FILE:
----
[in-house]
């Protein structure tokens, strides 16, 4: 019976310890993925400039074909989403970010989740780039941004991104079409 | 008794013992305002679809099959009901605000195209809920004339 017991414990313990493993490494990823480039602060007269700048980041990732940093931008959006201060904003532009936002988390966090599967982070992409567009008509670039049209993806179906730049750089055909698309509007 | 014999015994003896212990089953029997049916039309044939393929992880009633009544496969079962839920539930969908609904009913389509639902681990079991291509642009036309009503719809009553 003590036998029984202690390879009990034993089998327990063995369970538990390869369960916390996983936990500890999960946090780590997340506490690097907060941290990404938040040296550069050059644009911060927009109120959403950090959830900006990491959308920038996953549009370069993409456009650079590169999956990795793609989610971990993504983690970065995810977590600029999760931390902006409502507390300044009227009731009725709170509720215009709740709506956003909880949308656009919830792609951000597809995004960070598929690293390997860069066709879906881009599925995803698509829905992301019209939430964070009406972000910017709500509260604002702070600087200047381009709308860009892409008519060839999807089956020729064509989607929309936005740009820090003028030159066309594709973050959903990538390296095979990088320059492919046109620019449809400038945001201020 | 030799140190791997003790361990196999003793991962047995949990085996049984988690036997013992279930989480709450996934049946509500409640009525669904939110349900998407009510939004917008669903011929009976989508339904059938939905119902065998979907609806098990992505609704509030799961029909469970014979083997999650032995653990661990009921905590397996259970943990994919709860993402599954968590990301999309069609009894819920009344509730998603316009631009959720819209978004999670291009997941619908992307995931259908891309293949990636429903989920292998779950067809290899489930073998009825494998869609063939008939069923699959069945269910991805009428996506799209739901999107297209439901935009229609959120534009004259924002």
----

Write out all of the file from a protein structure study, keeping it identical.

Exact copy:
[in-house]
């Protein structure tokens, strides 16, 4: 019976310890993925400039074909989403970010989740780039941004991104079409 | 008794013992305002679809099959009901605000195209809920004339 017991414990313990493993490494990823480039602060007269700048980041990732940093931008959006201060904003532009936002988390966090599967982070992409567009008509670039049209993806179906730049750089055909698309509007 | 014999015994003896212990089953029997049916039309044939393929992880009633009544496969079962839920539930969908609904009913389509639902681990079991291509642009036309009503719809009553 003590036998029984202690390879009990034993089998327990063995369970538990390869369960916390996983936990500890999960946090780590997340506490690097907060941290990404938040040296550069050059644009911060927009109120959403950090959830900006990491959308920038996953549009370069993409456009650079590169999956990795793609989610971990993504983690970065995810977590600029999760931390902006409502507390300044009227009731009725709170509720215009709740709506956003909880949308656009919830792609951000597809995004960070598929690293390997860069066709879906881009599925995803698509829905992301019209939430964070009406972000910017709500509260604002702070600087200047381009709308860009892409008519060839999807089956020729064509989607929309936005740009820090003028030159066309594709973050959903990538390296095979990088320059492919046109620019449809400038945001201020 | 030799140190791997003790361990196999003793991962047995949990085996049984988690036997013992279930989480709450996934049946509500409640009525669904939110349900998407009510939004917008669903011929009976989508339904059938939905119902065998979907609806098990992505609704509030799961029909469970014979083997999650032995653990661990009921905590397996259970943990994919709860993402599954968590990301999309069609009894819920009344509730998603316009631009959720819209978004999670291009997941619908992307995931259908891309293949990636429903989920292998779950067809290899489930073998009825494998869609063939008939069923699959069945269910991805009428996506799209739901999107297209439901935009229609959120534009004259924002």